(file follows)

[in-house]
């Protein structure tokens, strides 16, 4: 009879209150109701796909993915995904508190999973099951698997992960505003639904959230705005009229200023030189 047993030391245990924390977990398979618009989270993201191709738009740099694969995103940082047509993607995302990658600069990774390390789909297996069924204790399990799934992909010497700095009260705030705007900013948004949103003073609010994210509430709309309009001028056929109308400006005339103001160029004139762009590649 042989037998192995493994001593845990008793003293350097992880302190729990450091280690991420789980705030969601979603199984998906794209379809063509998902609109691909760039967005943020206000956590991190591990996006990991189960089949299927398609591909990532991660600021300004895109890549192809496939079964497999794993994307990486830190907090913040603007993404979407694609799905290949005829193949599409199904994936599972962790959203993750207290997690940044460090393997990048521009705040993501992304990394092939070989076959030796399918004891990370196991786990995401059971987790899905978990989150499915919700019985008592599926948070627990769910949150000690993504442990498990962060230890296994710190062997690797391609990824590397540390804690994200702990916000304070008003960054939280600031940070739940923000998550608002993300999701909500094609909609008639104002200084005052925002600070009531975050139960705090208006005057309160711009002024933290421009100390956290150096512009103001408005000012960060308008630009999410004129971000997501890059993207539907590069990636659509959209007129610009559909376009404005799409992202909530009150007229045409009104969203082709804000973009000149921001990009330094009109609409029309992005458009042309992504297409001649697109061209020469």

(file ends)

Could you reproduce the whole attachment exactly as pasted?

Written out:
[in-house]
């Protein structure tokens, strides 16, 4: 009879209150109701796909993915995904508190999973099951698997992960505003639904959230705005009229200023030189 047993030391245990924390977990398979618009989270993201191709738009740099694969995103940082047509993607995302990658600069990774390390789909297996069924204790399990799934992909010497700095009260705030705007900013948004949103003073609010994210509430709309309009001028056929109308400006005339103001160029004139762009590649 042989037998192995493994001593845990008793003293350097992880302190729990450091280690991420789980705030969601979603199984998906794209379809063509998902609109691909760039967005943020206000956590991190591990996006990991189960089949299927398609591909990532991660600021300004895109890549192809496939079964497999794993994307990486830190907090913040603007993404979407694609799905290949005829193949599409199904994936599972962790959203993750207290997690940044460090393997990048521009705040993501992304990394092939070989076959030796399918004891990370196991786990995401059971987790899905978990989150499915919700019985008592599926948070627990769910949150000690993504442990498990962060230890296994710190062997690797391609990824590397540390804690994200702990916000304070008003960054939280600031940070739940923000998550608002993300999701909500094609909609008639104002200084005052925002600070009531975050139960705090208006005057309160711009002024933290421009100390956290150096512009103001408005000012960060308008630009999410004129971000997501890059993207539907590069990636659509959209007129610009559909376009404005799409992202909530009150007229045409009104969203082709804000973009000149921001990009330094009109609409029309992005458009042309992504297409001649697109061209020469």